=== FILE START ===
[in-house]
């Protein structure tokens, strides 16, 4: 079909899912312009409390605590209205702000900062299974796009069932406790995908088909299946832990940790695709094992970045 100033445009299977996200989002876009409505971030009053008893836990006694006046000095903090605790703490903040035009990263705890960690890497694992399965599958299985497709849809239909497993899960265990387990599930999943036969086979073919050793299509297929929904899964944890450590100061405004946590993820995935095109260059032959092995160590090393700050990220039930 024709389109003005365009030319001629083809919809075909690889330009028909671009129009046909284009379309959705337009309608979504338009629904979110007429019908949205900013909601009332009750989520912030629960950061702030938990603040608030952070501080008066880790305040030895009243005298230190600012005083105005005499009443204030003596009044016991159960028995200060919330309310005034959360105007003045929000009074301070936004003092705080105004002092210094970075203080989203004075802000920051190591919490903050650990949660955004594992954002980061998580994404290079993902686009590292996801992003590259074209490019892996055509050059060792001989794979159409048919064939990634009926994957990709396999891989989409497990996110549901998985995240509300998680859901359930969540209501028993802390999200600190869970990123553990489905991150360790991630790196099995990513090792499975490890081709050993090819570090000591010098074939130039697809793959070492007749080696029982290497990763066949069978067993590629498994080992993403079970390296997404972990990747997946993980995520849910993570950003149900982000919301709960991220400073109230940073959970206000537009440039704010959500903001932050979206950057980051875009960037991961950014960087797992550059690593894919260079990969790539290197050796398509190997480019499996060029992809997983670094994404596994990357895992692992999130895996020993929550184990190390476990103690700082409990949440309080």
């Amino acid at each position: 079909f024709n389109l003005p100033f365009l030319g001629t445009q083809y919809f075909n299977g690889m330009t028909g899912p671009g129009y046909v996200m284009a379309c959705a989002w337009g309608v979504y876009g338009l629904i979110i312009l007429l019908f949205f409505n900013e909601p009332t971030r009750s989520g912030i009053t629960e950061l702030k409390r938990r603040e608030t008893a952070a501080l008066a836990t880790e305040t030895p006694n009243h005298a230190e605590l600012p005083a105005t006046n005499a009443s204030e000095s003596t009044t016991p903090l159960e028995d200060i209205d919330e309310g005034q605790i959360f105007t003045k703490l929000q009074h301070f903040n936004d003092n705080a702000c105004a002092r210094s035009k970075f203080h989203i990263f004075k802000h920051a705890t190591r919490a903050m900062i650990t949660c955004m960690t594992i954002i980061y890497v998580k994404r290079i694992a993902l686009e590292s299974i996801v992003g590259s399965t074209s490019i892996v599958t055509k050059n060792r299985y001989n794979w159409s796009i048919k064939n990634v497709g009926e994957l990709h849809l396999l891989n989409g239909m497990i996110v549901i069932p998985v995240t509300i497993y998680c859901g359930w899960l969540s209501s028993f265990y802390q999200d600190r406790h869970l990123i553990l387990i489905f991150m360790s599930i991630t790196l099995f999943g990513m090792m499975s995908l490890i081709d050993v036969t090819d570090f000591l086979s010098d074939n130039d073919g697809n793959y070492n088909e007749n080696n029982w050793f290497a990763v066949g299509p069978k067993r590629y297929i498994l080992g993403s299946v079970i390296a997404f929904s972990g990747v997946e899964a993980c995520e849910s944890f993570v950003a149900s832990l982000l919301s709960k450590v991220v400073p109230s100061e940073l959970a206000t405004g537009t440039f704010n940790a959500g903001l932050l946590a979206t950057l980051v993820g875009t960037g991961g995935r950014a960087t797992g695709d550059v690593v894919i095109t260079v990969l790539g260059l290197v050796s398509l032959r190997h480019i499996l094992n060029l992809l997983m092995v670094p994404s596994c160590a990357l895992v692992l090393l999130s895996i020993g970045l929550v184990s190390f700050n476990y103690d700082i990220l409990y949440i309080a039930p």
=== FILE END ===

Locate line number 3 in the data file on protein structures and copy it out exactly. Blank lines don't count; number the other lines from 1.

């Amino acid at each position: 079909f024709n389109l003005p100033f365009l030319g001629t445009q083809y919809f075909n299977g690889m330009t028909g899912p671009g129009y046909v996200m284009a379309c959705a989002w337009g309608v979504y876009g338009l629904i979110i312009l007429l019908f949205f409505n900013e909601p009332t971030r009750s989520g912030i009053t629960e950061l702030k409390r938990r603040e608030t008893a952070a501080l008066a836990t880790e305040t030895p006694n009243h005298a230190e605590l600012p005083a105005t006046n005499a009443s204030e000095s003596t009044t016991p903090l159960e028995d200060i209205d919330e309310g005034q605790i959360f105007t003045k703490l929000q009074h301070f903040n936004d003092n705080a702000c105004a002092r210094s035009k970075f203080h989203i990263f004075k802000h920051a705890t190591r919490a903050m900062i650990t949660c955004m960690t594992i954002i980061y890497v998580k994404r290079i694992a993902l686009e590292s299974i996801v992003g590259s399965t074209s490019i892996v599958t055509k050059n060792r299985y001989n794979w159409s796009i048919k064939n990634v497709g009926e994957l990709h849809l396999l891989n989409g239909m497990i996110v549901i069932p998985v995240t509300i497993y998680c859901g359930w899960l969540s209501s028993f265990y802390q999200d600190r406790h869970l990123i553990l387990i489905f991150m360790s599930i991630t790196l099995f999943g990513m090792m499975s995908l490890i081709d050993v036969t090819d570090f000591l086979s010098d074939n130039d073919g697809n793959y070492n088909e007749n080696n029982w050793f290497a990763v066949g299509p069978k067993r590629y297929i498994l080992g993403s299946v079970i390296a997404f929904s972990g990747v997946e899964a993980c995520e849910s944890f993570v950003a149900s832990l982000l919301s709960k450590v991220v400073p109230s100061e940073l959970a206000t405004g537009t440039f704010n940790a959500g903001l932050l946590a979206t950057l980051v993820g875009t960037g991961g995935r950014a960087t797992g695709d550059v690593v894919i095109t260079v990969l790539g260059l290197v050796s398509l032959r190997h480019i499996l094992n060029l992809l997983m092995v670094p994404s596994c160590a990357l895992v692992l090393l999130s895996i020993g970045l929550v184990s190390f700050n476990y103690d700082i990220l409990y949440i309080a039930p």